This was the situation during the first half of the 17th century. Although it’s clear that the Bishop of London was involved in some of this decision-making, what else is there that connects Fulham Palace to Plymouth Rock? A most significant manuscript entitled ‘Of Plimoth Plantation’ is the document that binds these two places together. This journal was composed between 1630 and 1651 and describes the Pilgrims’ story: from their arrival in the Dutch Republic in 1608; their journey to a new home on the mayflower; and the establishment of the Plymouth Colony. It was written by William Bradford who would eventually become the Governor of the Colony and included a list of the Mayflower passengers and what happened to them next.
The journal now resides in the State Library of Massachusetts, but for many years it was housed within the library at Fulham Palace. The reasons behind the arrival of this text at Fulham are unclear. It is understood to have been handed to Reverend T. Prince to deposit within the New England Library in 1728. At some point the journal went missing, and there has been much speculation regarding how it ended up in England. It may have been removed from the library during the American Revolution (1765-91) when Boston was evacuated in 1776. Or it may have been taken by Thomas Hutchinson, the last Royal Governor of Massachusetts, prior to the outbreak of the war. Alternatively, it was later suggested that it had been purchased by Bishop Porteus as part of his library collection, presumably after its removal from America.
The disappearance of the journal was certainly a mystery. But in 1855 the Reverend J. S. Barry noticed similarities in passages between Samuel Wilberforce’s ‘A History of the Protestant Episcopal Church in America’ (1844) and citations made by Reverend Prince from the original journal. This led to the ‘Plimoth’ document being re-discovered within the Fulham Palace library. Bishop Blomfield subsequently allowed a transcription to be made which was paid for by the Massachusetts Historical Society in 1856. Although, this wasn’t quite the same thing as having the original document, with suggestions made that it should be returned to its homeland. Requests were made for its return in 1855 and again in 1867 when the Prime Minister and Lord Stanley wrote to Bishop Tait questioning whether it should be handed back. However, Tait seems to have disagreed, as did Bishop Jackson in 1877, when yet another request for its return was evidently turned down.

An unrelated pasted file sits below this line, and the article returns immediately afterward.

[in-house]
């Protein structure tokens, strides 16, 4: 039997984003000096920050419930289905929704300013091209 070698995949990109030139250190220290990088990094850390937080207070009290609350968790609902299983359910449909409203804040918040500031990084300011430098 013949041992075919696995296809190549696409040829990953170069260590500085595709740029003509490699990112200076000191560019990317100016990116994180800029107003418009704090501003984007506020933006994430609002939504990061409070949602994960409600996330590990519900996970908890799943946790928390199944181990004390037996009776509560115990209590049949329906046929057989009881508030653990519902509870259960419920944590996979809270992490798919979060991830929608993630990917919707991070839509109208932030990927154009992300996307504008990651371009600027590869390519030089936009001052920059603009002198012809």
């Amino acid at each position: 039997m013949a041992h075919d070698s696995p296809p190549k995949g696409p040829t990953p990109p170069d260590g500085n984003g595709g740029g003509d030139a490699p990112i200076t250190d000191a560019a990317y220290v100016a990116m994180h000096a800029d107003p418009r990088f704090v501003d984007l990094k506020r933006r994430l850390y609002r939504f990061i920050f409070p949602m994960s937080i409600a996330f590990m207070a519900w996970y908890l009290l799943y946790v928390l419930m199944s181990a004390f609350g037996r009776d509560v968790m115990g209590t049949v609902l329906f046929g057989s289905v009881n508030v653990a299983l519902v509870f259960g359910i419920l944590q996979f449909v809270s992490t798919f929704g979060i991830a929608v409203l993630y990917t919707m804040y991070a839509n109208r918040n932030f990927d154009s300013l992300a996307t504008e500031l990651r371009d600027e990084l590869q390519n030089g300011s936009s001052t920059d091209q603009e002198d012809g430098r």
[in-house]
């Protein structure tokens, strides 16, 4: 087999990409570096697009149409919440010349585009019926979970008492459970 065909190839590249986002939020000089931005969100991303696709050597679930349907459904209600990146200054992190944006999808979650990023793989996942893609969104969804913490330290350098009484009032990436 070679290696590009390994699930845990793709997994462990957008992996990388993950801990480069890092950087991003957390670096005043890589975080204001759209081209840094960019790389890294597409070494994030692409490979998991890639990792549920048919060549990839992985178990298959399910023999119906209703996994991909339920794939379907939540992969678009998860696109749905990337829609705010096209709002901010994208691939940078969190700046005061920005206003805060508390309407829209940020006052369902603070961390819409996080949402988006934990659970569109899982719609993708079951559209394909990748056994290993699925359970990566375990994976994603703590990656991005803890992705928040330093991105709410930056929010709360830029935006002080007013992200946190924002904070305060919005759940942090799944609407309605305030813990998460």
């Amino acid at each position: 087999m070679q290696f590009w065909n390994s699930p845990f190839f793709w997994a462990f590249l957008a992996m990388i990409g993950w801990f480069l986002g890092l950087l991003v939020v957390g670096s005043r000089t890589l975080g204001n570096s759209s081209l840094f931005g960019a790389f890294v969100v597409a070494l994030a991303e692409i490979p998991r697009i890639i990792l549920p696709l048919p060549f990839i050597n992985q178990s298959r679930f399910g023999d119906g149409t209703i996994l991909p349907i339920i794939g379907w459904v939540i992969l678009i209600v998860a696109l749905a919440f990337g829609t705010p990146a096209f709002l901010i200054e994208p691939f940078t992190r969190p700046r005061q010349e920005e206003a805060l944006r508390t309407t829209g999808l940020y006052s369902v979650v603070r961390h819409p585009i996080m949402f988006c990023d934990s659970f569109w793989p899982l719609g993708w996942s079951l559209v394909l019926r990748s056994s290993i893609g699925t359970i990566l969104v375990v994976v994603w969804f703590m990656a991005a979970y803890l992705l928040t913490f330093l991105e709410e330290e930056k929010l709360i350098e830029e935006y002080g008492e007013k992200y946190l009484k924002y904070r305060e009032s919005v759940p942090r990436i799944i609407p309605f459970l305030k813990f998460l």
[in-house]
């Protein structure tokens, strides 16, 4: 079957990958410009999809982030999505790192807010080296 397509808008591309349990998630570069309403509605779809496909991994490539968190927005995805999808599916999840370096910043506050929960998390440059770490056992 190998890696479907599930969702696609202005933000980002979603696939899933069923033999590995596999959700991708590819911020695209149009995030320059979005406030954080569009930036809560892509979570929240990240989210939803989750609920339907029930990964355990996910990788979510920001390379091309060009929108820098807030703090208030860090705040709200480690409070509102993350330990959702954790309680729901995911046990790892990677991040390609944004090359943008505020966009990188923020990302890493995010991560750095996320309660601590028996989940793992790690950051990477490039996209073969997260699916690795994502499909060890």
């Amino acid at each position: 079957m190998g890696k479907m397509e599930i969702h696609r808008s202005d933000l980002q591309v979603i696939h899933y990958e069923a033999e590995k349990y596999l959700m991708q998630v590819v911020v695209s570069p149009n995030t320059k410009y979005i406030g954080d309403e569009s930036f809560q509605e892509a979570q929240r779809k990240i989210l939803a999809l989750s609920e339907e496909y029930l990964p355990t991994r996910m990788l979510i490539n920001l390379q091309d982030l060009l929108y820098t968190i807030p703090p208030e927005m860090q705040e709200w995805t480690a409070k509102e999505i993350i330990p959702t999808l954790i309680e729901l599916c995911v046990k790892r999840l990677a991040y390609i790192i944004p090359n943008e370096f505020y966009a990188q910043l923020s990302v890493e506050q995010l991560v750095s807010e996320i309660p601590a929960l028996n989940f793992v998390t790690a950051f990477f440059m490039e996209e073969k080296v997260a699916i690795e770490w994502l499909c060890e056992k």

Senator George Hoar wrote to request access to the journal during Bishop Mandell Creighton’s tenure (1897-1901) and received a more positive response. This was followed by further requests to Creighton from numerous American historical societies to return the document. In 1897 the American Ambassador to Great Britain wrote to Creighton stating that the Secretary of State of the United States had personally asked him to bring the matter to the Bishop’s attention. In response, Creighton summoned a Consistory Court (a type of ecclesiastical court) to discuss the matter on the 25th of March 1897, and it was agreed that ‘Of Plimoth Plantation’ should be returned to its rightful home. It was delivered to Massachusetts on the 26th of May 1897, with Fulham Palace taking part in what must have been quite an early example of museum repatriation!
Learn more about the long and layered history of the Palace on a guided tour!